Having 3 children doesn’t have to damage your career

If you have time, do read these two online articles: the first, entitled ‘Working Moms: Women With Three Children Less Likely To Have Jobs Than Those With Two, Study Says’, reports on the findings of a research study in Australia, published in July, which looked at how women with more than two children were less likely to be in employment than women with fewer than two children. The second, on bnet.com, written by Laura Vanderkam, is called ‘More Kids Won’t Kill Your Career-Unless You Want Them To’ and takes slight issue with the findings, pointing out that the figures are less depressing than mothers of three or more children might think.

I might be said to have a vested interest, as I have three children of my own and a career, but in fact I was just curious to explore why it might be that the study findings were as they were (other than, of course, the obvious costs both financially and in time of managing large families). What was really interesting, however, was that despite the headline – which re-emphasised the ‘difficulty’ aspect of working motherhood, as captured too in the film and book ‘I don’t know how she does it’ (see my previous blog) – the facts were somewhat different. In fact, an average of 55% of the women with three children interviewed in the study actually did work outside the home. This means that women with three children were more likely to work than not to work – a fact which did not make the headlines. Given that only 21% of women under 30 with three children were working, (not surprising, as it is quite hard to manage to have three children before the age of 30 as well as study and work), then this suggests that a much higher proportion of older women with three children were working too.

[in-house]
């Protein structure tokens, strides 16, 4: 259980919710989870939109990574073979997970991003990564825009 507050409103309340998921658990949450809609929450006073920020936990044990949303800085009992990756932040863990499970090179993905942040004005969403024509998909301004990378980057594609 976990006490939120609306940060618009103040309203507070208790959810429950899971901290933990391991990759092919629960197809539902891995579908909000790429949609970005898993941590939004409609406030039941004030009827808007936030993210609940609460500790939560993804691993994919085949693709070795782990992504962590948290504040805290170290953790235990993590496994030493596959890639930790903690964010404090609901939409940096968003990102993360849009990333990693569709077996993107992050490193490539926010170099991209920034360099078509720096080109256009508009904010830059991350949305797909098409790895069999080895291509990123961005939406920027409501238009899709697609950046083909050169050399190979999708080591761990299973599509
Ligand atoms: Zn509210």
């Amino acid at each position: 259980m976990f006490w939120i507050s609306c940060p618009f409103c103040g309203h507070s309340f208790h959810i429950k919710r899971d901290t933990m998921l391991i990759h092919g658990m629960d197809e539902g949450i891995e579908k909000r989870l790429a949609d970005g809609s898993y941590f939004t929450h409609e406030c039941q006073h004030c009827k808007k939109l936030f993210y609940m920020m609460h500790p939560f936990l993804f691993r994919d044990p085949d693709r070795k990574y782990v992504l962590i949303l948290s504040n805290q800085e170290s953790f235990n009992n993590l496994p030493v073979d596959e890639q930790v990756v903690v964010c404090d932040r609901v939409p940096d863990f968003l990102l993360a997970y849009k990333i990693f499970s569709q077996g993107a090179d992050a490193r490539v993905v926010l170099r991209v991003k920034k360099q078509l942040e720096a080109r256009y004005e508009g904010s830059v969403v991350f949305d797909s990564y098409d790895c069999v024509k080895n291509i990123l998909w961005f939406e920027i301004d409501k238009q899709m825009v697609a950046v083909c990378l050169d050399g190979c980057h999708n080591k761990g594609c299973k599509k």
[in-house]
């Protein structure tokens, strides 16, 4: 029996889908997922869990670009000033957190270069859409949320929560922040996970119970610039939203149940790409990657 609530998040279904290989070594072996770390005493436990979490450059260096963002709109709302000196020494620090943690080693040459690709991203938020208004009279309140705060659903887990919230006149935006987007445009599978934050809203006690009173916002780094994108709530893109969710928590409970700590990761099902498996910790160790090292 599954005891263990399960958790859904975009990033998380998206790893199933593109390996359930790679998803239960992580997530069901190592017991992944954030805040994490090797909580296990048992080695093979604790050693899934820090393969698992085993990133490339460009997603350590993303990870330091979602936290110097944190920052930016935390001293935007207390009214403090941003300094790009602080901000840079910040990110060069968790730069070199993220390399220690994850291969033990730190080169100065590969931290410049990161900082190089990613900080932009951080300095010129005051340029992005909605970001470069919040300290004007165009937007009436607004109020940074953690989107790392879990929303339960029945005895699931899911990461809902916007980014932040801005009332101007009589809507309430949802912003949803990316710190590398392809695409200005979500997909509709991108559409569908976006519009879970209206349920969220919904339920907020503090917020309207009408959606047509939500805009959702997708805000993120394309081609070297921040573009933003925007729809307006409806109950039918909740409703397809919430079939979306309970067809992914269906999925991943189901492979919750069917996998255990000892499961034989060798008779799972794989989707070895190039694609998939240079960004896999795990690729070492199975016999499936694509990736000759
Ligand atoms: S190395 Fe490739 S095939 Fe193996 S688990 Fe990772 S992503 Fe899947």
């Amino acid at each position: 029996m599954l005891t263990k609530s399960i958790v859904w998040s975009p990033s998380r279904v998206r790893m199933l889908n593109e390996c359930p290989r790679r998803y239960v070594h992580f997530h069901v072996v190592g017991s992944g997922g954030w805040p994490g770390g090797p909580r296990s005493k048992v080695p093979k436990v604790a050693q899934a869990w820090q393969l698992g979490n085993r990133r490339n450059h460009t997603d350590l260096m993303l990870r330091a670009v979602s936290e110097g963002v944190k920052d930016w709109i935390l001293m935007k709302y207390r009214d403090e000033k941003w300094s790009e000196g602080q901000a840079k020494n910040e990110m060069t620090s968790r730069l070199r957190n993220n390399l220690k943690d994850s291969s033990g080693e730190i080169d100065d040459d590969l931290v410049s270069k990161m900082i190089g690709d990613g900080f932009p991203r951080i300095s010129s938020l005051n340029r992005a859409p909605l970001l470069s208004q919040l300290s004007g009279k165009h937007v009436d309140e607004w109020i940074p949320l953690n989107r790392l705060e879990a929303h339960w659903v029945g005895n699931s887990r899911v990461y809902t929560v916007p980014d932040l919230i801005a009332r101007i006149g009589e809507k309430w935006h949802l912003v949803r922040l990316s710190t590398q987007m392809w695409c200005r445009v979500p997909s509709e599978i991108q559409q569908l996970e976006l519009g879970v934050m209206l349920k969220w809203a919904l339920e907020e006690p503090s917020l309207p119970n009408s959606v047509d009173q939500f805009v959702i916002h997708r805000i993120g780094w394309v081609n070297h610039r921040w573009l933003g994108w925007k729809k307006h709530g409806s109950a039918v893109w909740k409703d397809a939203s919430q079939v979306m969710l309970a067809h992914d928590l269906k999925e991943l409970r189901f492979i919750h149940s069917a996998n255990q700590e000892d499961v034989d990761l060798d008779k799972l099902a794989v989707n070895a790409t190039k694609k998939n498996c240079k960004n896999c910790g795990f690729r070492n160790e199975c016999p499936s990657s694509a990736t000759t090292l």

So the picture is not bleak at all … but in any case, I would question whether we should even worry about statistics, except in as far as they highlight areas where employers need to address hurdles which prevent women from working and having families. Let’s move instead away from an entrenched position where we assume that life is difficult for working mothers; what really matters is that women are allowed to make their own choices, and that there is nothing to prevent this happening. As Laura Vanderkam says at the end of her article, ‘Sure, it’s challenging, but so are most things that are worth doing in life. Three kids doesn’t have to be the kiss of death, and isn’t for most Australian women, apparently. Even if that didn’t make the headlines.’


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